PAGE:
Our Summer Series of podcasts is designed to introduce you to some of our most popular content and superstar PM professionals from the last six years. This episode focuses on product lifecycle highlights from five popular episodes of Product Talk. What’s your strategy for optimizing your product lifecycle efforts? These product leaders share their insights from their experience managing product lifecycle at leading tech firms.
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On the continuing value of user interviews in the product life cycle
Gina Nebesar is Co-founder and Chief Product Officer at Ovia Health. According to Gina, understanding your customer’s needs is the foundation for every great product, and she uses user interviews to guide the product development process.
“I still conduct user interviews on a regular basis to inform my decision making. In my experience, it’s important to ask the user what they would expect to see from your product. In other words, ask them to tell you ‘If there was an app that can help you, what would it look like?’”
“Ultimately, you’ll get into detailed insights as you progress in your user interviews. But the key is to establish the human element early. Once you establish a personal connection, your customers will naturally open up to provide the level of detail you need to create a meaningful product.”
On taking a more holistic view of a product
Vivian Chang is Chief Product Officer at BioDigital,a biomedical visualization company that is often referred to as being “Google Earth for the Human Body.” According to Vivian, product management must look at the big picture. “Instead of focusing on individual features, we look at products from top to bottom as a complete experience,” Vivian said.
“Ultimately, this evolution aligns with product management’s position as the glue between engineering and business functions. We’re not just responsible for creating features or hoping that sales figures out how to sell it. Instead, we have to think about the entire product lifecycle – both from an organizational view and most importantly, through the lens of your customers.”
On why data products matter and how great data drives compelling product solutions
Dacheng Zhao, Group Product Manager at LinkedIn, has focused on creating advertising data products that allow advertisers to make decisions without wasting resources—without spending money to see if a program works.
“All budget used for media planning can focus entirely on the finished product, rather than wasting it to verify that something will work,” Dacheng said. In the product life cycle, “These solutions eliminate competing functions and focus on what drives positive results for customers.”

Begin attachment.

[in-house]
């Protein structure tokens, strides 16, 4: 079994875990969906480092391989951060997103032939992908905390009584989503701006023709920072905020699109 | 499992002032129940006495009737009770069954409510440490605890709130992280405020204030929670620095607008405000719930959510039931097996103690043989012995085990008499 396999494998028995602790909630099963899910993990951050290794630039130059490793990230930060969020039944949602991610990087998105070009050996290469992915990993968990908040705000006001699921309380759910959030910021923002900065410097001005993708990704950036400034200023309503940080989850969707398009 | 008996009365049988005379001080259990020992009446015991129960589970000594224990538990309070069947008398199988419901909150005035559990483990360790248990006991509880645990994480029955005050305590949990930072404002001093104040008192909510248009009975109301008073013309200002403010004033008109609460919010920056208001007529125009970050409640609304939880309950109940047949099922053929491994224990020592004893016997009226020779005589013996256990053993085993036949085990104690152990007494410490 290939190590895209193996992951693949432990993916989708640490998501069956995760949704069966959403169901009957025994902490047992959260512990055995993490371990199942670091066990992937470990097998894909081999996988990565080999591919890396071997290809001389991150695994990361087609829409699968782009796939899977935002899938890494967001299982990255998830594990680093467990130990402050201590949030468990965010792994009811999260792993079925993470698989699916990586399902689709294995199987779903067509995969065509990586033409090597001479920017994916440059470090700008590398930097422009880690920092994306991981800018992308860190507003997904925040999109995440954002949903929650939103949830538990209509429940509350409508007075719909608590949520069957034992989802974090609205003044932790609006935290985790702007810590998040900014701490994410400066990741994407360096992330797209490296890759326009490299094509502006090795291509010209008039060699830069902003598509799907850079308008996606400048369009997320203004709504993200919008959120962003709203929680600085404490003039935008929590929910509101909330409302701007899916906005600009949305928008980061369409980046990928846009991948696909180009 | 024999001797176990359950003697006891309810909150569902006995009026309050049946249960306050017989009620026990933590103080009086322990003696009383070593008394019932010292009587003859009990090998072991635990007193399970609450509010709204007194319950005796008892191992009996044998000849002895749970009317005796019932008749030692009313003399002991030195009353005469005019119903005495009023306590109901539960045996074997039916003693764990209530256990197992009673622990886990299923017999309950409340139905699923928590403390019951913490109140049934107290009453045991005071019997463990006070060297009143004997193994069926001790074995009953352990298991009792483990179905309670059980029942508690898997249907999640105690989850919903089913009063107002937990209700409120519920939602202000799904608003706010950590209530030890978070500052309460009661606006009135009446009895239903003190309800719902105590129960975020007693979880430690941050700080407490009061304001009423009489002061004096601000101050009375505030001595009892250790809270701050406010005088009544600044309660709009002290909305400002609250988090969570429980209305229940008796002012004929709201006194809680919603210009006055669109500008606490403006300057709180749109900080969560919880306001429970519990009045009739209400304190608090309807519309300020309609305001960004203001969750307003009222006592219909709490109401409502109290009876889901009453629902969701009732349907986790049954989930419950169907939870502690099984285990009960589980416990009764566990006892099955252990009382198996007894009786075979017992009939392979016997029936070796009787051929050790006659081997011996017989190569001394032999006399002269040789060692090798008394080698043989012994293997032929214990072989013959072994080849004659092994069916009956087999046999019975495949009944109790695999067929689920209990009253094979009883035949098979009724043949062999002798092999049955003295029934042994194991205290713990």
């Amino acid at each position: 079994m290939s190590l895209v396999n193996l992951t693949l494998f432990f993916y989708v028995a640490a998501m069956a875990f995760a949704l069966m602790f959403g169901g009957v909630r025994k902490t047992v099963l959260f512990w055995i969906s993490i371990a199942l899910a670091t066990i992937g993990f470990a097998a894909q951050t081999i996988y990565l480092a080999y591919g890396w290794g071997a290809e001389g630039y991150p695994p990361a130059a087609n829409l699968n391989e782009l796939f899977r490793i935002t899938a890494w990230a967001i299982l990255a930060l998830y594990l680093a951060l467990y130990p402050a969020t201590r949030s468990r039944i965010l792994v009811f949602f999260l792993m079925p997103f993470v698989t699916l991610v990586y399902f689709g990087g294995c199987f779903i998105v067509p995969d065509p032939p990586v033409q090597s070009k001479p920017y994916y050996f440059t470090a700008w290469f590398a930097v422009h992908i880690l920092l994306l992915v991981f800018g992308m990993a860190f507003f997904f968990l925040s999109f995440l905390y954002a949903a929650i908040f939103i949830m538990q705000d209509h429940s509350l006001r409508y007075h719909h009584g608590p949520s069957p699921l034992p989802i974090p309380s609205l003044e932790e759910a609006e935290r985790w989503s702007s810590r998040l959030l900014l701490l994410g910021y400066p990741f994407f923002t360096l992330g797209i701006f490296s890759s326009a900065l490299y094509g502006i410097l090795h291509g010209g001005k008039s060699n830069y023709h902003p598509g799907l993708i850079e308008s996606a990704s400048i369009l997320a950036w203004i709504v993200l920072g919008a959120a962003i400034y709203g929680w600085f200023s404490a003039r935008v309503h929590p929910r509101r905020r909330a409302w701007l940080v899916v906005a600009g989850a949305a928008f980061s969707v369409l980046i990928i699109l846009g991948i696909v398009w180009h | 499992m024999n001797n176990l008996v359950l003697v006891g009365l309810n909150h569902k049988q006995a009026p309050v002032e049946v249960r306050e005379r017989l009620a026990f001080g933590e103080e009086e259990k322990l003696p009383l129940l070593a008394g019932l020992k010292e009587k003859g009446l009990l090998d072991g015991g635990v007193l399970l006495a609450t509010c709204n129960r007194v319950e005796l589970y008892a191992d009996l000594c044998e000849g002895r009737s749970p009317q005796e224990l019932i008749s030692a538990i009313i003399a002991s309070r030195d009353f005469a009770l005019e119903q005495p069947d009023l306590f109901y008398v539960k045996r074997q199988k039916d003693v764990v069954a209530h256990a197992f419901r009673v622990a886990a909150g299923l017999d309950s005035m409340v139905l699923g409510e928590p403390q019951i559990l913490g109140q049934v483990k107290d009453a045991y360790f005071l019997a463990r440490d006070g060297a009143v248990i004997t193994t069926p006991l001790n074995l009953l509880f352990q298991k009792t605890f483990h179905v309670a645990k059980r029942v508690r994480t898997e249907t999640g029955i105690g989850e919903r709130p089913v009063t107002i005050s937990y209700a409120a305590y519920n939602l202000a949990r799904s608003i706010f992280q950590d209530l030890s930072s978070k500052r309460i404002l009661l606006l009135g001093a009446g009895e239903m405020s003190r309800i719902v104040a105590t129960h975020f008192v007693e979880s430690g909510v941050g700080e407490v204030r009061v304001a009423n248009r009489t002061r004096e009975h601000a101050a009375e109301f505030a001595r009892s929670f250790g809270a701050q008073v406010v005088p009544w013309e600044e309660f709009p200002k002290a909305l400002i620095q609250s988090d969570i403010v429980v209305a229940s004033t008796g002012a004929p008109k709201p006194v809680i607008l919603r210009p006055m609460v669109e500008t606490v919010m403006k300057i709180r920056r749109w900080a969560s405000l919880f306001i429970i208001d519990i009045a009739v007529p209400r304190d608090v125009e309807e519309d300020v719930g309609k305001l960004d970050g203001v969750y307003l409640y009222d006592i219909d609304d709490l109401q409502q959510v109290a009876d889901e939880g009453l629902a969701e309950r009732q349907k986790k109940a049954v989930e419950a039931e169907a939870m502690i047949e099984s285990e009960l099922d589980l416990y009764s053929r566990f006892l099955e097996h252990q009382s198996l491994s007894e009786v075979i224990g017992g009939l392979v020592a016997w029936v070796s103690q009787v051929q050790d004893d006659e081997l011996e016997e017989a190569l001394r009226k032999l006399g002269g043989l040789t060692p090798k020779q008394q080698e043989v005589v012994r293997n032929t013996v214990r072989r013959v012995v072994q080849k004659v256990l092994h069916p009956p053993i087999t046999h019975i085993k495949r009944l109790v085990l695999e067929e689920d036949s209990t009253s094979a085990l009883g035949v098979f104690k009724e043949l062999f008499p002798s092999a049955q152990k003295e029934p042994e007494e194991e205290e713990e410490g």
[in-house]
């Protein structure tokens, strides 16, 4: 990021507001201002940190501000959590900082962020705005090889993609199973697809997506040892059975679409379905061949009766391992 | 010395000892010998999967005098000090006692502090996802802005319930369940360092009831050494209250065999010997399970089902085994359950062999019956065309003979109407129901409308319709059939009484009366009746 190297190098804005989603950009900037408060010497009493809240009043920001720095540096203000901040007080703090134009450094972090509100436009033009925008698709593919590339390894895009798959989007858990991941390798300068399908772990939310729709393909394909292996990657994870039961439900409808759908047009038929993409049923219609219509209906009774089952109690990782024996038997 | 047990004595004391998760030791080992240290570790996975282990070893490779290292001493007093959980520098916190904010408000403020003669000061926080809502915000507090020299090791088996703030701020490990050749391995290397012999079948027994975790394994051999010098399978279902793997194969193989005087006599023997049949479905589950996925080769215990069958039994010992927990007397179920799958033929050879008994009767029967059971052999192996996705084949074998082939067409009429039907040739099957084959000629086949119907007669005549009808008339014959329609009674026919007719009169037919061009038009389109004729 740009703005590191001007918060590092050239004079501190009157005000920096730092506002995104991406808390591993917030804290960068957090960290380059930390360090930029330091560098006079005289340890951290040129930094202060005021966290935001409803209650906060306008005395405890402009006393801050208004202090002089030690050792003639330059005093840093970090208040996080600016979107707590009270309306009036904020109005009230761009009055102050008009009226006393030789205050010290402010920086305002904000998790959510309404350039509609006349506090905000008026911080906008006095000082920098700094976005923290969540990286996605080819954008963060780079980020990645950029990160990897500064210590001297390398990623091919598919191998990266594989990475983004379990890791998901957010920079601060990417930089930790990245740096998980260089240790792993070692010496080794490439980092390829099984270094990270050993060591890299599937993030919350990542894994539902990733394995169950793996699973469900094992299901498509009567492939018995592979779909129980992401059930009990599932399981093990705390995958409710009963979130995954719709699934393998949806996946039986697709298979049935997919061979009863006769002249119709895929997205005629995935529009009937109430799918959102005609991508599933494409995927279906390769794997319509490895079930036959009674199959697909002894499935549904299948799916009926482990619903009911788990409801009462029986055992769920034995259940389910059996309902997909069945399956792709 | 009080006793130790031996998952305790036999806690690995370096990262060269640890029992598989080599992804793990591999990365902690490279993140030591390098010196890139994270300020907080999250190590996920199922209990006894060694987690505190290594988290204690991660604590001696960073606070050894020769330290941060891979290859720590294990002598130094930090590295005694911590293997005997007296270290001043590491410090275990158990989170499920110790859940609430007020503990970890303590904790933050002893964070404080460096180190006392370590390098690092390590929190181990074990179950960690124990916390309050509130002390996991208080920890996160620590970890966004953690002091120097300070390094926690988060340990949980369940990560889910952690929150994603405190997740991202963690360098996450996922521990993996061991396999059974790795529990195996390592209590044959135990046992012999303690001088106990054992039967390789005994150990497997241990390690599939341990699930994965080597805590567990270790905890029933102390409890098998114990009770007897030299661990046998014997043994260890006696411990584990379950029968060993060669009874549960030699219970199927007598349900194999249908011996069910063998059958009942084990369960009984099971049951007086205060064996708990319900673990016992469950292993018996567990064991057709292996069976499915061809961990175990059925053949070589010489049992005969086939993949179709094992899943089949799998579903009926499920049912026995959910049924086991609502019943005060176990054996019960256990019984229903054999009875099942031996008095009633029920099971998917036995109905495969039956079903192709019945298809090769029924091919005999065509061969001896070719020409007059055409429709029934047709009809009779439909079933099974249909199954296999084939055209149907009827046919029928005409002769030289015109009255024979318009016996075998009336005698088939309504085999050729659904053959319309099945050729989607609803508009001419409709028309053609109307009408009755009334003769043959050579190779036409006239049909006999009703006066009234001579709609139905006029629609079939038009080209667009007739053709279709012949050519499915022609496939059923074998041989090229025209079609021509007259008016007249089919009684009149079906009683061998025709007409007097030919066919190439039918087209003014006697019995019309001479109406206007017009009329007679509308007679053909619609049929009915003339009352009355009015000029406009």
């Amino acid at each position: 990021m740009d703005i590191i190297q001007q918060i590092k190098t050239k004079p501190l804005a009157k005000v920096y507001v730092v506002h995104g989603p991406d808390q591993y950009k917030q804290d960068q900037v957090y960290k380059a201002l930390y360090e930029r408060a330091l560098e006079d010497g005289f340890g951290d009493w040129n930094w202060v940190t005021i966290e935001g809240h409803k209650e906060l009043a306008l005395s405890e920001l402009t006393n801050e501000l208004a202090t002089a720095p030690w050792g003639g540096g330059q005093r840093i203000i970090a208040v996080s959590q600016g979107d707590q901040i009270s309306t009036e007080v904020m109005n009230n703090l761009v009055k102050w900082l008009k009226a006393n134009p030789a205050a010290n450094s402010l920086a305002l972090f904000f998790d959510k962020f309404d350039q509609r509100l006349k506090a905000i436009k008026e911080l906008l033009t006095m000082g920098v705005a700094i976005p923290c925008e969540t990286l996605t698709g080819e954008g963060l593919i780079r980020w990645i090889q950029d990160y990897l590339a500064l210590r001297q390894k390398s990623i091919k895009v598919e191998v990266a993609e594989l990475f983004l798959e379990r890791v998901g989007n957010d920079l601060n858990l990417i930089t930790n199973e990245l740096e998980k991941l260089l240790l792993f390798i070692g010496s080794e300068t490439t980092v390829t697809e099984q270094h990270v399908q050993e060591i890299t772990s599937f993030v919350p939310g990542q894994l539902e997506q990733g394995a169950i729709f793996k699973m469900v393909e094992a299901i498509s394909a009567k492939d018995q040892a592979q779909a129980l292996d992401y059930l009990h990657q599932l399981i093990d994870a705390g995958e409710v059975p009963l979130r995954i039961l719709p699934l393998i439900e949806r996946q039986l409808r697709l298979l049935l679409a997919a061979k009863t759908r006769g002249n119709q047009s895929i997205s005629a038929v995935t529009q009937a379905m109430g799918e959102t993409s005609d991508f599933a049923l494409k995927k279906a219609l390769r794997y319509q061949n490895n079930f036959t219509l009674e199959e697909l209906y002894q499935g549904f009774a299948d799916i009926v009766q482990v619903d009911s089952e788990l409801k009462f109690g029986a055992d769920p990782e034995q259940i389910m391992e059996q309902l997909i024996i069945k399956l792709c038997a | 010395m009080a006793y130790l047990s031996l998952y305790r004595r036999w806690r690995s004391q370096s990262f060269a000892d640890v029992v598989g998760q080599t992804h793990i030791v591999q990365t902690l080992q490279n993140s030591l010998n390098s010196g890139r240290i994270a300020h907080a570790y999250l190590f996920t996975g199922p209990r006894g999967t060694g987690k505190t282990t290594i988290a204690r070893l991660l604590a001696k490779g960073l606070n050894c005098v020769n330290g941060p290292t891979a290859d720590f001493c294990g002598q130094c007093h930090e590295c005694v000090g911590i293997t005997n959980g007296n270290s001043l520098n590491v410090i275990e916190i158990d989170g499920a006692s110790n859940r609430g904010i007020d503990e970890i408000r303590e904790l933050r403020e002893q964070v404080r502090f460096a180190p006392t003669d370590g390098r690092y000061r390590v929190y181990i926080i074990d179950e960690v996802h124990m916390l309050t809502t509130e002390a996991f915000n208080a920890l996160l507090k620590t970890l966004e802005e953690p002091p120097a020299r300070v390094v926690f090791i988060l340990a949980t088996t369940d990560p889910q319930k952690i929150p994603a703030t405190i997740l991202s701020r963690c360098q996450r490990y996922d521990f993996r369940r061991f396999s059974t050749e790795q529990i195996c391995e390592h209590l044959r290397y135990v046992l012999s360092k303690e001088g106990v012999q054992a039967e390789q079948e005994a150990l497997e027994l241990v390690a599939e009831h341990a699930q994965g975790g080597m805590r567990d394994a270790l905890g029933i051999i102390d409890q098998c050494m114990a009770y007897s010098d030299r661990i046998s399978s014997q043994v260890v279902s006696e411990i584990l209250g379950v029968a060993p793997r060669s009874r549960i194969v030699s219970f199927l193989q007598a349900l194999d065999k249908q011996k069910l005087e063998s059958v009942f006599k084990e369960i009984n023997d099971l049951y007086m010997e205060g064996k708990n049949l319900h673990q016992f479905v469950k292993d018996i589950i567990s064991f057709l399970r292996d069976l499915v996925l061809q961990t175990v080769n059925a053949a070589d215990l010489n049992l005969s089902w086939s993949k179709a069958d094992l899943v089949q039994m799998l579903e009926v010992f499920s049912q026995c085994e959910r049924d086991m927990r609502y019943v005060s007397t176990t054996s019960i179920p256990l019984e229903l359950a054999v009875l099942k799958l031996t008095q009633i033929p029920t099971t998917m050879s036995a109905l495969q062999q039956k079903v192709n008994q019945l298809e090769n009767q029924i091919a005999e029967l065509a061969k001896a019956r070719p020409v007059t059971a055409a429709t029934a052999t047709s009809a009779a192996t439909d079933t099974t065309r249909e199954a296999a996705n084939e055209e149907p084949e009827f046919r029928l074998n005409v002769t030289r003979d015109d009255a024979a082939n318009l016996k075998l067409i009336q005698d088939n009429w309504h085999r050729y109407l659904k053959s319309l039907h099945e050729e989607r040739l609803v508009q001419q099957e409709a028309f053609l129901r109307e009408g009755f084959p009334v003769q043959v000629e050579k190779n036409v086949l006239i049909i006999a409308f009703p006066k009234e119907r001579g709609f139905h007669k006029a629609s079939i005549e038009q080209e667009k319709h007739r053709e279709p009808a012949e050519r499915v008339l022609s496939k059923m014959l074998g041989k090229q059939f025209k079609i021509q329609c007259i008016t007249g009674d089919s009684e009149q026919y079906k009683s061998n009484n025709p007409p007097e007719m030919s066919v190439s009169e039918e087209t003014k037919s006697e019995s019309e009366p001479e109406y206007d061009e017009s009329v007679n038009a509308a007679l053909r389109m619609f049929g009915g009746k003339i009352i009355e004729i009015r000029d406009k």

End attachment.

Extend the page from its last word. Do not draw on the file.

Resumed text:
On small changes having a big impact over a product’s lifecycle
Alex Plutzer is a Senior Product Manager at Coinbase. Alex noted that it’s all too common to think that the only way to make an impact is to completely reimagine a product.
“I am a firm believer in small incremental changes that make an even bigger impact at scale. I think we give too much credit to product managers who build things from scratch. That said, I’m not suggesting that it isn’t fun to take on a brand-new challenge. However, I’ve found that solving problems involving tiny details can lead to massive improvements over the long-term.”
This sort of iterative improvement can be found anywhere, including everyday products that you might think were “sorted out” decades ago. “I find great examples of incremental enhancements on Oxo kitchenware products. For example, they offer a pizza cutter that features a rubber-gripped handle. This may not be as sexy as “disruptive” innovation – but the impact of this design enhancement is significant,” Alex said.
On balancing internal and external factors in PM
Alex Kinnier is Co-founder and CEO at GetUpside. PMs, Alex said, must navigate the product life cycle and move the product through barriers that can prevent it from achieving its potential.
“For example, this includes internal barriers within dependent teams within your product management structure like engineering / marketing / etc. In addition, you need to be mindful of external forces and pushback from your customers.”
Ultimately, success as a product manager is a function of balancing these internal and external factors, Alex said. “Along the way, the key is to capture learnings on a constant basis in developing a roadmap for success.”
About the host
SC Moatti is a technology visionary, entrepreneur and investor. She is the founding partner of Mighty Capital, a Silicon Valley venture capital firm, and Products That Count, one of the largest communities of product managers, leaders and founders in the world. Previously, she built products that billions of people use at Facebook, Nokia and Electronic Arts. She also serves on boards of both public and private companies, including mobile technology giant Opera Software (OPERA:Oslo). An award-winning bestselling author, Moatti frequently gives keynotes on business and technology, and has been featured in The Wall Street Journal, the Harvard Business Review, and on NPR. She lectures at Stanford Graduate School of Business, where she earned her MBA and has a Master of Science in electrical engineering. Andrew Chen, one of Uber's top executives, called SC “a genius at making mobile products people love.” For more information, visit scmoatti.com.